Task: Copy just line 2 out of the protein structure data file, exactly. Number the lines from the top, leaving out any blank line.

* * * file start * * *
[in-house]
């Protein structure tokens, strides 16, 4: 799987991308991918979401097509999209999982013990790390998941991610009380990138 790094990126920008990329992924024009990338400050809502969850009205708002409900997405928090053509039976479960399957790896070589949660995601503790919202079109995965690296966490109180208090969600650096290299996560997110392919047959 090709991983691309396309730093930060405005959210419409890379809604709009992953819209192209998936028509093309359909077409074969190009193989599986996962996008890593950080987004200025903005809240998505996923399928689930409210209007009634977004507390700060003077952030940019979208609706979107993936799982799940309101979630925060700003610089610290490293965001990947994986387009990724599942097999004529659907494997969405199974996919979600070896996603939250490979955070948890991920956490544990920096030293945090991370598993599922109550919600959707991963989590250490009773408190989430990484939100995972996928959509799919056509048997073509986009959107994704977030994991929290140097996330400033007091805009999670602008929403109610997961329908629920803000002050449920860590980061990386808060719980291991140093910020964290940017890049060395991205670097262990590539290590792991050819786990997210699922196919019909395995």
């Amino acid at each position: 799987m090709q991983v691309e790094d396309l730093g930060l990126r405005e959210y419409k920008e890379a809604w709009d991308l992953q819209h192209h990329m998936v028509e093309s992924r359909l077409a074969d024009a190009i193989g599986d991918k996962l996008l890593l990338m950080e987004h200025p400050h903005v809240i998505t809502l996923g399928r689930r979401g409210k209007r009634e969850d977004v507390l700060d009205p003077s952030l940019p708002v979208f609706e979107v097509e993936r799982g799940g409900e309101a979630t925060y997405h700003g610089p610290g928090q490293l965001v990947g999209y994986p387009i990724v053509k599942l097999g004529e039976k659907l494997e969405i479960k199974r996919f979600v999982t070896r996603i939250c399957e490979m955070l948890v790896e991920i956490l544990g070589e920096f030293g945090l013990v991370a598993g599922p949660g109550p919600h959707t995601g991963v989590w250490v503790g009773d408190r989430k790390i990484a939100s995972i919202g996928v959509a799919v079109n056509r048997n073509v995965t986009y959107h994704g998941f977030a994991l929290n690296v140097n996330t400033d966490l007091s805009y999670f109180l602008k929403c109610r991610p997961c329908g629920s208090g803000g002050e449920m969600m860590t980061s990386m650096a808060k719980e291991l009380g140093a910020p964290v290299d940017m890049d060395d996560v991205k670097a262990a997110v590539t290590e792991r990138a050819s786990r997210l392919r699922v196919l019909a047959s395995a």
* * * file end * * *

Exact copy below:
């Protein structure tokens, strides 16, 4: 799987991308991918979401097509999209999982013990790390998941991610009380990138 790094990126920008990329992924024009990338400050809502969850009205708002409900997405928090053509039976479960399957790896070589949660995601503790919202079109995965690296966490109180208090969600650096290299996560997110392919047959 090709991983691309396309730093930060405005959210419409890379809604709009992953819209192209998936028509093309359909077409074969190009193989599986996962996008890593950080987004200025903005809240998505996923399928689930409210209007009634977004507390700060003077952030940019979208609706979107993936799982799940309101979630925060700003610089610290490293965001990947994986387009990724599942097999004529659907494997969405199974996919979600070896996603939250490979955070948890991920956490544990920096030293945090991370598993599922109550919600959707991963989590250490009773408190989430990484939100995972996928959509799919056509048997073509986009959107994704977030994991929290140097996330400033007091805009999670602008929403109610997961329908629920803000002050449920860590980061990386808060719980291991140093910020964290940017890049060395991205670097262990590539290590792991050819786990997210699922196919019909395995």